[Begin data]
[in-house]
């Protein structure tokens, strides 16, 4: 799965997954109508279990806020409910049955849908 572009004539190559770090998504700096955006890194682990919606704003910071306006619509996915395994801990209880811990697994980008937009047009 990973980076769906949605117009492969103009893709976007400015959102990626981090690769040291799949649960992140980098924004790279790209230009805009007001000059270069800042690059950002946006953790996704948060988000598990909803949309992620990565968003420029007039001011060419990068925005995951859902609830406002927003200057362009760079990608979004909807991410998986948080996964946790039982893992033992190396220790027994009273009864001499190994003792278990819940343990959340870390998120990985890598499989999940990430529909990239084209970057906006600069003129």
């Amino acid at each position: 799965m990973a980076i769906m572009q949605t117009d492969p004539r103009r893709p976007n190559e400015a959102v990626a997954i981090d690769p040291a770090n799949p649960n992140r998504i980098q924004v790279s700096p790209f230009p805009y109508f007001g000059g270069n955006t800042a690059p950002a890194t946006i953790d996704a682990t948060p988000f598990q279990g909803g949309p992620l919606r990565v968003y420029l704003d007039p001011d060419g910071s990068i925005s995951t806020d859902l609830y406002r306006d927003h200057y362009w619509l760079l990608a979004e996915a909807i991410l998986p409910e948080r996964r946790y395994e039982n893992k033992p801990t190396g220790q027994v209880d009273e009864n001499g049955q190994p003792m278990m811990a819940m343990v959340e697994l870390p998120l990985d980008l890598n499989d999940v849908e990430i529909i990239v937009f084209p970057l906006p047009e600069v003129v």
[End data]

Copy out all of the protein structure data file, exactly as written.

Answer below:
[in-house]
């Protein structure tokens, strides 16, 4: 799965997954109508279990806020409910049955849908 572009004539190559770090998504700096955006890194682990919606704003910071306006619509996915395994801990209880811990697994980008937009047009 990973980076769906949605117009492969103009893709976007400015959102990626981090690769040291799949649960992140980098924004790279790209230009805009007001000059270069800042690059950002946006953790996704948060988000598990909803949309992620990565968003420029007039001011060419990068925005995951859902609830406002927003200057362009760079990608979004909807991410998986948080996964946790039982893992033992190396220790027994009273009864001499190994003792278990819940343990959340870390998120990985890598499989999940990430529909990239084209970057906006600069003129």
């Amino acid at each position: 799965m990973a980076i769906m572009q949605t117009d492969p004539r103009r893709p976007n190559e400015a959102v990626a997954i981090d690769p040291a770090n799949p649960n992140r998504i980098q924004v790279s700096p790209f230009p805009y109508f007001g000059g270069n955006t800042a690059p950002a890194t946006i953790d996704a682990t948060p988000f598990q279990g909803g949309p992620l919606r990565v968003y420029l704003d007039p001011d060419g910071s990068i925005s995951t806020d859902l609830y406002r306006d927003h200057y362009w619509l760079l990608a979004e996915a909807i991410l998986p409910e948080r996964r946790y395994e039982n893992k033992p801990t190396g220790q027994v209880d009273e009864n001499g049955q190994p003792m278990m811990a819940m343990v959340e697994l870390p998120l990985d980008l890598n499989d999940v849908e990430i529909i990239v937009f084209p970057l906006p047009e600069v003129v």